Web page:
October 23, 2019

WS2: Nationals 12, Astros 3

Nationals - 200 000 631 - 12 14  2
Astros    - 200 000 001 -  3  9  1

The Astros may have played their last game in Houston until March 26, 2020. The Nationals broken the game open in the seventh, sending 10 men to the plate, as the lower half of the lineup did most of the damage. Then Washington tacked on four more runs just to see how many disgusted fans they could drive out of the park before the final out.

The Nationals scored 17 runs in the first two games, the most by a road team in the World Series in nearly six decades. In 1960, the Yankees scored 20 runs in the first two games in Pittsburgh. New York outscored the Pirates 55-27 in that delightful World Series, but lost in seven games! Thank you, Bill Mazerowski!

Five Washington players had two hits and four players scored two runs. The Nationals hit three home runs, one in each of the last three innings. Kurt Suzuki snapped a 2-2 tie by leading off the seventh inning against Justin Verlander (6-7-4-3-6, 107) with a dong. Suzuki (the first player born in Hawaii to hit a WS HR) had been 2-for-25 in the postseason before that at-bat. Asdrubal Cabrera struck out in his first three trips to the plate, but then drove in three runs with two singles.

The Nats were up 2-0 before the Astros had recorded an out. Verlander began the game by walking Trea Turner on four pitches, only the third time in Verlander's career (12,888 batters at that point, as a starter) that he threw four straight balls to the first batter of a game. Adam Eaton lined a single past the third baseman. Anthony Rendon brought both runners home by knocking an 0-2 pitch off the left field wall for a double. Verlander has now allowed nine first-inning runs this postseason, the most for any pitcher in any postseason in MLB history; that factoid is presented with the necessary caveat that a team now can potentially play 20 postseason games when teams before 1969 played a maximum of only seven.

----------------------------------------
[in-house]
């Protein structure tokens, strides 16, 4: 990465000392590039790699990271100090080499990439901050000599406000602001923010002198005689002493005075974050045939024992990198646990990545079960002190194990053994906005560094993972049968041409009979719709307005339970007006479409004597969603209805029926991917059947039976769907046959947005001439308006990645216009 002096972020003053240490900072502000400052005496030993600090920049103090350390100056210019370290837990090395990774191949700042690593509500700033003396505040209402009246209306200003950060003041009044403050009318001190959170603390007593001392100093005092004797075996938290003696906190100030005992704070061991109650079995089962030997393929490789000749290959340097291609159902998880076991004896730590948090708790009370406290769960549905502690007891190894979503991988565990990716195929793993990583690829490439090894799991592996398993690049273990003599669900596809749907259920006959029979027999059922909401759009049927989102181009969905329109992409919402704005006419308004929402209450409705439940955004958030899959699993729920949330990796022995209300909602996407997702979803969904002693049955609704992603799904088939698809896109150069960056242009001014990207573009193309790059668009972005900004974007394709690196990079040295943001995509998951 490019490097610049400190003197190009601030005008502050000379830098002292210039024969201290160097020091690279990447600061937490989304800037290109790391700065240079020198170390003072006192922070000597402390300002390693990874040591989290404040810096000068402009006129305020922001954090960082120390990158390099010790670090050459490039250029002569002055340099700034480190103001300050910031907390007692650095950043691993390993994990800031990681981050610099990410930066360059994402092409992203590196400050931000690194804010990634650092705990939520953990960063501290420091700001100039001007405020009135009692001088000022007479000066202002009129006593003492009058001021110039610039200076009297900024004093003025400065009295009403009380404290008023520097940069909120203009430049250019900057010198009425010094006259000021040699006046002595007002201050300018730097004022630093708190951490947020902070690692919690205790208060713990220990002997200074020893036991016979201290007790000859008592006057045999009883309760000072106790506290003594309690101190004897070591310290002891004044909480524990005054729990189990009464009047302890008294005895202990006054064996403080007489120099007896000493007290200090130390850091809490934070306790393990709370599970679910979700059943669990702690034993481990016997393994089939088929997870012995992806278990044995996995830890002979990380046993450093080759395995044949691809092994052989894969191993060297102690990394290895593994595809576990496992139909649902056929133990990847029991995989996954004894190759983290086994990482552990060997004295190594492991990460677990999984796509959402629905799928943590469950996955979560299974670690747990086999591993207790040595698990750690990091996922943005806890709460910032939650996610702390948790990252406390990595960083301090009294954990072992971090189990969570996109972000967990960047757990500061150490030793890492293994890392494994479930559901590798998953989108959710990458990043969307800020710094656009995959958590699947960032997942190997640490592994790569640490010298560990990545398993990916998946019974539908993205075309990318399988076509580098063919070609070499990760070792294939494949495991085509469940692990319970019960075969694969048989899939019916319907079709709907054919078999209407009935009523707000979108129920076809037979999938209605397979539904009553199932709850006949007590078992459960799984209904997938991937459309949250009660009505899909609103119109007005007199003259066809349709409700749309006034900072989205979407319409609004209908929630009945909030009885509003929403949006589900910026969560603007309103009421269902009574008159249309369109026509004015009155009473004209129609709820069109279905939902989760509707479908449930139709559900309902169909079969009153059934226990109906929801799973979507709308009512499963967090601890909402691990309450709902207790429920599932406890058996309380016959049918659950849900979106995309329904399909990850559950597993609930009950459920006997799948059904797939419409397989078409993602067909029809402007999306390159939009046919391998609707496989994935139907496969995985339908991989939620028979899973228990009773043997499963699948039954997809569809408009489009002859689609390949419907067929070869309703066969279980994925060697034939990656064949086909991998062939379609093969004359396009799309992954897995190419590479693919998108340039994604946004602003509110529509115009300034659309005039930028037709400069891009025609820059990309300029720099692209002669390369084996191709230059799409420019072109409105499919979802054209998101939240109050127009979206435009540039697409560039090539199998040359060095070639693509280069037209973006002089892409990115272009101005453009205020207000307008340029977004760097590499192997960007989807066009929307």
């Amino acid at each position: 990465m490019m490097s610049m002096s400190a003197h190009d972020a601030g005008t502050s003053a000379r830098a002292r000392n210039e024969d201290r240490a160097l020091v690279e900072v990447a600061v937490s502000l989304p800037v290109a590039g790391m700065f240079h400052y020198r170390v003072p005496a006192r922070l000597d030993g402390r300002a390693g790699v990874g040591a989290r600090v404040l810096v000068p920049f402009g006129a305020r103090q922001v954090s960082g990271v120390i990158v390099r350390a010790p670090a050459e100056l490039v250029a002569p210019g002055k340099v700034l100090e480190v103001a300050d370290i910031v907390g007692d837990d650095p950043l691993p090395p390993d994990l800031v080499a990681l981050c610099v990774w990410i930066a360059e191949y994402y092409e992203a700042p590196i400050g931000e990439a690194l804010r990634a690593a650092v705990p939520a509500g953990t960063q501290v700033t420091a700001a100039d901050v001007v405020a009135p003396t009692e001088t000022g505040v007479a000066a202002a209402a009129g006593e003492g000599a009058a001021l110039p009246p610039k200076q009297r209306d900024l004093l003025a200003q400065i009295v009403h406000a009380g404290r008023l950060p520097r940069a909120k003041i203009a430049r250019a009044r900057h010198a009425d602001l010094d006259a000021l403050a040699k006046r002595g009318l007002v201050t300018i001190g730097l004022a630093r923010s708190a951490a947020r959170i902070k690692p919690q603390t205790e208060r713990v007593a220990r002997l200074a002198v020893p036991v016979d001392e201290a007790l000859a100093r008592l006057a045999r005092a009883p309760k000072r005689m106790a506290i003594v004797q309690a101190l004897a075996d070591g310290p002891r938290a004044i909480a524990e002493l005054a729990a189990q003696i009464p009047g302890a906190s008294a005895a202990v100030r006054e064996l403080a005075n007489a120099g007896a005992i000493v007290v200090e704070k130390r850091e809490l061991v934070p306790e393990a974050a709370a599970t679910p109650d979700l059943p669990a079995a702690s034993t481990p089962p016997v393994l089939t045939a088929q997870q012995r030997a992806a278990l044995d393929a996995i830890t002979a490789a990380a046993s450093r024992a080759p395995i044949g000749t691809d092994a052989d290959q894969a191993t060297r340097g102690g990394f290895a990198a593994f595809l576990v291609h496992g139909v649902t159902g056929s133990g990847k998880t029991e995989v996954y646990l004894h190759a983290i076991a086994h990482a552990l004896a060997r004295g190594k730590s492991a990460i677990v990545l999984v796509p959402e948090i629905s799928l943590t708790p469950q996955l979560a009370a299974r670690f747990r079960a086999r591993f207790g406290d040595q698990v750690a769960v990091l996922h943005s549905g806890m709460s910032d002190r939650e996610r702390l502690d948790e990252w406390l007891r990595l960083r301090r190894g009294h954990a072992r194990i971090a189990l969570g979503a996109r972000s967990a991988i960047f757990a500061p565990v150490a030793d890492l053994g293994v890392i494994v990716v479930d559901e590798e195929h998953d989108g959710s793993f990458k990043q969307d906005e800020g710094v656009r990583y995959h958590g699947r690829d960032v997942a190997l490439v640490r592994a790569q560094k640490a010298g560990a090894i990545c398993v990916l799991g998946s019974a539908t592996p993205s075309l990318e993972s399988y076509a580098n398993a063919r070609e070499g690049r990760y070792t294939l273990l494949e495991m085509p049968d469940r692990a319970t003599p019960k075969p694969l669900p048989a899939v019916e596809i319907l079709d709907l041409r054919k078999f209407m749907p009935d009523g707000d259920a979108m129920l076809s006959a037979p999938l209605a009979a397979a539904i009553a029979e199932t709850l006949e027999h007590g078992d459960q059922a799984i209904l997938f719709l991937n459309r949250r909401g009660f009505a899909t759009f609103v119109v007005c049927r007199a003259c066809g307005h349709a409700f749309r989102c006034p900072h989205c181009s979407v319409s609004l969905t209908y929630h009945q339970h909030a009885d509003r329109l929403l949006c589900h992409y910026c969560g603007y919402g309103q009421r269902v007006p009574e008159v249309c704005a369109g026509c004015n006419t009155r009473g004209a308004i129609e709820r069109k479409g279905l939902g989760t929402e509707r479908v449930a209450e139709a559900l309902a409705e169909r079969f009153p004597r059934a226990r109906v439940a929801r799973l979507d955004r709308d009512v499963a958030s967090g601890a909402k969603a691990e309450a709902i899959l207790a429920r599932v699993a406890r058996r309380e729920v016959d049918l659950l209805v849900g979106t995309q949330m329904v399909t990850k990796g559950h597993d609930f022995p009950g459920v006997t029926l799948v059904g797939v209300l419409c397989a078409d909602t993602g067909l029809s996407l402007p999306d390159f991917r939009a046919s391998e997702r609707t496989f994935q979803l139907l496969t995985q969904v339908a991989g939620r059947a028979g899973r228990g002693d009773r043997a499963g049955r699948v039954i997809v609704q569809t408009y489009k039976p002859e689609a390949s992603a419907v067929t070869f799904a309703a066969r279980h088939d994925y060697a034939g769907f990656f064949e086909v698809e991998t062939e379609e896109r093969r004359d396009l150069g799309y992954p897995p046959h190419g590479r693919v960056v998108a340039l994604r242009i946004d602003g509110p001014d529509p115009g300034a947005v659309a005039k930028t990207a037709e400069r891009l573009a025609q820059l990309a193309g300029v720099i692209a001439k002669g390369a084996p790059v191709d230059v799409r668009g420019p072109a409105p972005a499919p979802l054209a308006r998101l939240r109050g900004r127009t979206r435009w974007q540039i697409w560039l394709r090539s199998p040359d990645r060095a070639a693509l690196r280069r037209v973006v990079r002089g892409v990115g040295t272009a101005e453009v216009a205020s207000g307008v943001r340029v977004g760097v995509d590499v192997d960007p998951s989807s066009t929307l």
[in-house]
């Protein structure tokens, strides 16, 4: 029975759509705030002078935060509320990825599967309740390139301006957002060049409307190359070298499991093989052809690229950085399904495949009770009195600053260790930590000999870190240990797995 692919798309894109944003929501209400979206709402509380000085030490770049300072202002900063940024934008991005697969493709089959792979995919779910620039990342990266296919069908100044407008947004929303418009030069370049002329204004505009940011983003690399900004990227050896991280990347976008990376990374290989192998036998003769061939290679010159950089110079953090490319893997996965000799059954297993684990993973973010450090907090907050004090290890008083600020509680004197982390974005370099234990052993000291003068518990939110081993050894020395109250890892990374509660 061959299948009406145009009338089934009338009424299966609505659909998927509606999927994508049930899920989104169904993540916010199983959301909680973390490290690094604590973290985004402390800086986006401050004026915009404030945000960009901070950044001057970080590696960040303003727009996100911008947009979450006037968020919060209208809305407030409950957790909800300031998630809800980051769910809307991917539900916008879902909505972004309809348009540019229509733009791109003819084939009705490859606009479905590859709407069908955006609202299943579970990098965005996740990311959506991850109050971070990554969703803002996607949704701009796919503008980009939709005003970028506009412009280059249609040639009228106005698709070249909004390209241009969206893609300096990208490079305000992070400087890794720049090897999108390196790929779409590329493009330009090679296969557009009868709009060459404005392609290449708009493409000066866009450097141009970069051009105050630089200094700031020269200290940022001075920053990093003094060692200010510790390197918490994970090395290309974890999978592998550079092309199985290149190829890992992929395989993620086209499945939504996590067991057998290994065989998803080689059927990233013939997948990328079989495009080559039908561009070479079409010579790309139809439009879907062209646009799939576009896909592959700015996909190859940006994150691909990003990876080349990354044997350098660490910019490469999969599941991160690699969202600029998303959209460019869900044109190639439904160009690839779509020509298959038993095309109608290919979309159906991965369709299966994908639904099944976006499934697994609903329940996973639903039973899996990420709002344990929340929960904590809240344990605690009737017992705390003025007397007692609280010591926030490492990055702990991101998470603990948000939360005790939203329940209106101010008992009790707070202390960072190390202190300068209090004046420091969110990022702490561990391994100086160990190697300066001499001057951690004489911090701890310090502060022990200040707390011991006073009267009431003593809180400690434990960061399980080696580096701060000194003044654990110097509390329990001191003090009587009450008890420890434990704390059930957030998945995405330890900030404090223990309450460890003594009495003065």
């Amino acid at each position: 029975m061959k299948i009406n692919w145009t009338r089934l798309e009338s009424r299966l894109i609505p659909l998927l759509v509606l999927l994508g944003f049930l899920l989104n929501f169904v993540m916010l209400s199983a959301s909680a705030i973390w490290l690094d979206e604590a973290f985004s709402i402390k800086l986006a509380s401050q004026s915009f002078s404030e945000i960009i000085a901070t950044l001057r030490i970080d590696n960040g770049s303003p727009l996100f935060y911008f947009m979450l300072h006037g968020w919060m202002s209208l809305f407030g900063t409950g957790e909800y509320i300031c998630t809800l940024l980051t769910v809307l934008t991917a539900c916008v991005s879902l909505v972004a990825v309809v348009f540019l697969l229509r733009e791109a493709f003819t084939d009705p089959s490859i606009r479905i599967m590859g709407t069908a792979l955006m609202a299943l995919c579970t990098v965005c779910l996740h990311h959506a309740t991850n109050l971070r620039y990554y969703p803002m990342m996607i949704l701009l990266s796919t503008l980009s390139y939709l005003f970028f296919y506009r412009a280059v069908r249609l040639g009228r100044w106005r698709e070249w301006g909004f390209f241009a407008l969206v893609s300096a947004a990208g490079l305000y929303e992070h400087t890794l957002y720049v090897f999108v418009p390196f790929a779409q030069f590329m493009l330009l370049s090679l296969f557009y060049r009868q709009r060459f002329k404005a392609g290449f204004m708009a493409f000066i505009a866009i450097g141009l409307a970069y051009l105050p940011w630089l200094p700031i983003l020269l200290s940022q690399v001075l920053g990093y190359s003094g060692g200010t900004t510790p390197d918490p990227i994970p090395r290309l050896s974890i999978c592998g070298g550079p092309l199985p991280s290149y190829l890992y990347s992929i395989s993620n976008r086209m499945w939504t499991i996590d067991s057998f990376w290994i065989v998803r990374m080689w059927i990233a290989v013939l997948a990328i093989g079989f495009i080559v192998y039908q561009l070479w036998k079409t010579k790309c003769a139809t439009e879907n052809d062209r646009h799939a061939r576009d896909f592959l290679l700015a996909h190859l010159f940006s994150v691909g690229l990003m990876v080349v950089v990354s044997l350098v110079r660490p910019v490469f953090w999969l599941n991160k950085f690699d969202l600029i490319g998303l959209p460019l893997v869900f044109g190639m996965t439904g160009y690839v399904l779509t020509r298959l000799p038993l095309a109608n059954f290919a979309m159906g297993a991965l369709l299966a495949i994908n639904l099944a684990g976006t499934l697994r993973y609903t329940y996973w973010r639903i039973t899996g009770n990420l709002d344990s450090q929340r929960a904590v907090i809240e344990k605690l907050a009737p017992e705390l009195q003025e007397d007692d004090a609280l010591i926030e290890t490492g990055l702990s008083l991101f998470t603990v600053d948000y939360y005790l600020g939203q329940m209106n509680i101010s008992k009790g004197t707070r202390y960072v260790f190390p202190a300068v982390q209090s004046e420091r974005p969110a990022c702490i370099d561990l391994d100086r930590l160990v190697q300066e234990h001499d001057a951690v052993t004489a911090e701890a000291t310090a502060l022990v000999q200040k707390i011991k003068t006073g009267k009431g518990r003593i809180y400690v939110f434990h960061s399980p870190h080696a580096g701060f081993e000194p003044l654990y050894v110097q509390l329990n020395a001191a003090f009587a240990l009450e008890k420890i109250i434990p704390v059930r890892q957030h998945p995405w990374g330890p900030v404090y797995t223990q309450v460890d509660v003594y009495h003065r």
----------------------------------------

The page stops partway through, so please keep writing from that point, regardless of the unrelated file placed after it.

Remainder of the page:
Stephen Strasburg (6-7-2-1-7, 114) also allowed two runs in the first. Jose Altuve had doubled with one out, but he was thrown out trying to steal third on the first pitch to Michael Brantley. Strasburg wasahea dof Brantley 0-2, but the count went full and the Astros left fielder singled to center. Then Alex Bregman drilled an inside changeup over the wall in left-center, tying the game at 2-2.

And that's the way the score remained for a while. The Astros had runners on first and third with two outs in the third (thanks to an error and a single), but Bregman grounded into a force play. Yuri Gurriel doubled with one down in the sixth, but Strasburg intentionally walked Yonder Alvarez and got the next two hitters, Carlos Correa, on a popup, and pinch-hitter Kyle Tucker, on a called third strike.

Verlander had tamed the Nats for five innings, allowing only one baserunner past first. (He also threw a ball that caromed off his left shin.) But Suzuki gave Washington the lead and when Verlander walked Victor Robles, he was pulled. Ryan Pressly walked Turner before getting two quick outs, a sacrifice bunt that moved the runners to second and third and a popup to shallow center. Juan Soto was walked intentionally - Houston's first intentional walk of the 2019 season! - and that apparently caused the Astros' roof to fall in.